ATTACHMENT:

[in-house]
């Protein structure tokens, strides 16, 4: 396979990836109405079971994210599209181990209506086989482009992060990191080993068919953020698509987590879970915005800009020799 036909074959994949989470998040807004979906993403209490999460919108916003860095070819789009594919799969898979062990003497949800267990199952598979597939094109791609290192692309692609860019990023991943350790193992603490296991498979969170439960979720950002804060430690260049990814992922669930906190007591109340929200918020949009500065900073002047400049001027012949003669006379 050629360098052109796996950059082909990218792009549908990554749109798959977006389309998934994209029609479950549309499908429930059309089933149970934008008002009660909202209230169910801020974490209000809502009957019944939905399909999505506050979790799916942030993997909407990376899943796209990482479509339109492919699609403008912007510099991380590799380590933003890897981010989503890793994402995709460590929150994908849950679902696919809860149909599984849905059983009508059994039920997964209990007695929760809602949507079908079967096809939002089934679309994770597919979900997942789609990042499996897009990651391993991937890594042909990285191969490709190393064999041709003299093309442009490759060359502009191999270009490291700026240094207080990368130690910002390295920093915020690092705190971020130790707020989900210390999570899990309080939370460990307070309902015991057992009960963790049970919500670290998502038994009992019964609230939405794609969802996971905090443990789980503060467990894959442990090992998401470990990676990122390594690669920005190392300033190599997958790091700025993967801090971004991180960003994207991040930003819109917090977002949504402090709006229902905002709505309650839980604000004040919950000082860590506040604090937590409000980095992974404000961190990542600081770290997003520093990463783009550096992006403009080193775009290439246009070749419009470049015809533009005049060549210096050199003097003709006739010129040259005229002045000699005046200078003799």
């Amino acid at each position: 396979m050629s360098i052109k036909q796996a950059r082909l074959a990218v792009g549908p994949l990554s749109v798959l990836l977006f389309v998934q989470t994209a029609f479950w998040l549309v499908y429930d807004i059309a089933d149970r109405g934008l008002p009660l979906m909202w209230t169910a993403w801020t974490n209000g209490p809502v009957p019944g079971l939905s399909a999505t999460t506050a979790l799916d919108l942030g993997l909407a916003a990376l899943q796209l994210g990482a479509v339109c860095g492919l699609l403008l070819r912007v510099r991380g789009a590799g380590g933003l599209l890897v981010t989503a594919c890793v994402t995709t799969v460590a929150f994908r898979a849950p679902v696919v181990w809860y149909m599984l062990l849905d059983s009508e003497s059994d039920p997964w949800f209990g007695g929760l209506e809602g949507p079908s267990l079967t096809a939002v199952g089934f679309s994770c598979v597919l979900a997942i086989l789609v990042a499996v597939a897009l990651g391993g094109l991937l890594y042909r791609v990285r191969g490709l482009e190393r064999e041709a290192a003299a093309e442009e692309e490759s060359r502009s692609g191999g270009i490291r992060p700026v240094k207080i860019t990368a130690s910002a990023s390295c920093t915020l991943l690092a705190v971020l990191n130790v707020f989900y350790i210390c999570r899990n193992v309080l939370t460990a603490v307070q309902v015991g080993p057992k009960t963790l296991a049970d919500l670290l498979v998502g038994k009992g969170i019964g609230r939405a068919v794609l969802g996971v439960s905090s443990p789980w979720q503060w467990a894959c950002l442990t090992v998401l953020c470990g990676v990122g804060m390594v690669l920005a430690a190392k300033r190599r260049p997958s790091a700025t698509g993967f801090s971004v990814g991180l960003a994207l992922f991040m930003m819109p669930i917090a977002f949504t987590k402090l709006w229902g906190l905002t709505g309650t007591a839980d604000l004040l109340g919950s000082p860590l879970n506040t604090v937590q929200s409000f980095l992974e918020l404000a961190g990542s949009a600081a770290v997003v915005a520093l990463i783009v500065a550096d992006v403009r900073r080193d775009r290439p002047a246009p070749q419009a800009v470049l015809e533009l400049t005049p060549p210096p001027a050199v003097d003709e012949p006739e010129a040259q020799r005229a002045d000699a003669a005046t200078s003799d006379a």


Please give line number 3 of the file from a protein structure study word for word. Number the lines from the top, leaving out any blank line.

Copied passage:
């Amino acid at each position: 396979m050629s360098i052109k036909q796996a950059r082909l074959a990218v792009g549908p994949l990554s749109v798959l990836l977006f389309v998934q989470t994209a029609f479950w998040l549309v499908y429930d807004i059309a089933d149970r109405g934008l008002p009660l979906m909202w209230t169910a993403w801020t974490n209000g209490p809502v009957p019944g079971l939905s399909a999505t999460t506050a979790l799916d919108l942030g993997l909407a916003a990376l899943q796209l994210g990482a479509v339109c860095g492919l699609l403008l070819r912007v510099r991380g789009a590799g380590g933003l599209l890897v981010t989503a594919c890793v994402t995709t799969v460590a929150f994908r898979a849950p679902v696919v181990w809860y149909m599984l062990l849905d059983s009508e003497s059994d039920p997964w949800f209990g007695g929760l209506e809602g949507p079908s267990l079967t096809a939002v199952g089934f679309s994770c598979v597919l979900a997942i086989l789609v990042a499996v597939a897009l990651g391993g094109l991937l890594y042909r791609v990285r191969g490709l482009e190393r064999e041709a290192a003299a093309e442009e692309e490759s060359r502009s692609g191999g270009i490291r992060p700026v240094k207080i860019t990368a130690s910002a990023s390295c920093t915020l991943l690092a705190v971020l990191n130790v707020f989900y350790i210390c999570r899990n193992v309080l939370t460990a603490v307070q309902v015991g080993p057992k009960t963790l296991a049970d919500l670290l498979v998502g038994k009992g969170i019964g609230r939405a068919v794609l969802g996971v439960s905090s443990p789980w979720q503060w467990a894959c950002l442990t090992v998401l953020c470990g990676v990122g804060m390594v690669l920005a430690a190392k300033r190599r260049p997958s790091a700025t698509g993967f801090s971004v990814g991180l960003a994207l992922f991040m930003m819109p669930i917090a977002f949504t987590k402090l709006w229902g906190l905002t709505g309650t007591a839980d604000l004040l109340g919950s000082p860590l879970n506040t604090v937590q929200s409000f980095l992974e918020l404000a961190g990542s949009a600081a770290v997003v915005a520093l990463i783009v500065a550096d992006v403009r900073r080193d775009r290439p002047a246009p070749q419009a800009v470049l015809e533009l400049t005049p060549p210096p001027a050199v003097d003709e012949p006739e010129a040259q020799r005229a002045d000699a003669a005046t200078s003799d006379a």